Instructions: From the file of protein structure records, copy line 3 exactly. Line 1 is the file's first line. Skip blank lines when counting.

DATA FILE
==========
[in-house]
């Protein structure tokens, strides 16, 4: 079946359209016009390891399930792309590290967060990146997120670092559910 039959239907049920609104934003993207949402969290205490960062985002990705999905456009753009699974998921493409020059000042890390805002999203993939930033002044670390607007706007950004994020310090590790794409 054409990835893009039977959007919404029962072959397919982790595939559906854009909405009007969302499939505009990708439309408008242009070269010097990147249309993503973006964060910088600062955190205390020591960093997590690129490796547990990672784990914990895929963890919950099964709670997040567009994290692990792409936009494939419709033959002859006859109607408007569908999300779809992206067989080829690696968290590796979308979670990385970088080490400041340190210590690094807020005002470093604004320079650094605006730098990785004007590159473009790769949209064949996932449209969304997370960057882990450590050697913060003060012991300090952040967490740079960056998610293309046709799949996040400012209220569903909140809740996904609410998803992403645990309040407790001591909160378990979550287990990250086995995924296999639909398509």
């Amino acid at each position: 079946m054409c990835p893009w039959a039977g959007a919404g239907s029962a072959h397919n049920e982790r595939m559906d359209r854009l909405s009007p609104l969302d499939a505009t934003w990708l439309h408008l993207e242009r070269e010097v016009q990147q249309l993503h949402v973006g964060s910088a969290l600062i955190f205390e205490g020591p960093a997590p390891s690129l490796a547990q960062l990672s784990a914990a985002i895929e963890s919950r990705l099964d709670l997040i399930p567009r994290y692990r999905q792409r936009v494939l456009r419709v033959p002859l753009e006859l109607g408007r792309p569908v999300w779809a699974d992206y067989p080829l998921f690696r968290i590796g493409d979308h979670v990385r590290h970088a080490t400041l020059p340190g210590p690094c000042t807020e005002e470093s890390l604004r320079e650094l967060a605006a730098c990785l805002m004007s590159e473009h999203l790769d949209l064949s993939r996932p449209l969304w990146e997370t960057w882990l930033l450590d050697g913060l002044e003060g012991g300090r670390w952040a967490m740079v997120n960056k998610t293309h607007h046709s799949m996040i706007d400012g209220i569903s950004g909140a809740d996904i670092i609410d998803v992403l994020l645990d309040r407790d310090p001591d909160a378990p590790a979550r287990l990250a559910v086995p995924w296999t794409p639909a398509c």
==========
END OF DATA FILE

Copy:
């Amino acid at each position: 079946m054409c990835p893009w039959a039977g959007a919404g239907s029962a072959h397919n049920e982790r595939m559906d359209r854009l909405s009007p609104l969302d499939a505009t934003w990708l439309h408008l993207e242009r070269e010097v016009q990147q249309l993503h949402v973006g964060s910088a969290l600062i955190f205390e205490g020591p960093a997590p390891s690129l490796a547990q960062l990672s784990a914990a985002i895929e963890s919950r990705l099964d709670l997040i399930p567009r994290y692990r999905q792409r936009v494939l456009r419709v033959p002859l753009e006859l109607g408007r792309p569908v999300w779809a699974d992206y067989p080829l998921f690696r968290i590796g493409d979308h979670v990385r590290h970088a080490t400041l020059p340190g210590p690094c000042t807020e005002e470093s890390l604004r320079e650094l967060a605006a730098c990785l805002m004007s590159e473009h999203l790769d949209l064949s993939r996932p449209l969304w990146e997370t960057w882990l930033l450590d050697g913060l002044e003060g012991g300090r670390w952040a967490m740079v997120n960056k998610t293309h607007h046709s799949m996040i706007d400012g209220i569903s950004g909140a809740d996904i670092i609410d998803v992403l994020l645990d309040r407790d310090p001591d909160a378990p590790a979550r287990l990250a559910v086995p995924w296999t794409p639909a398509c």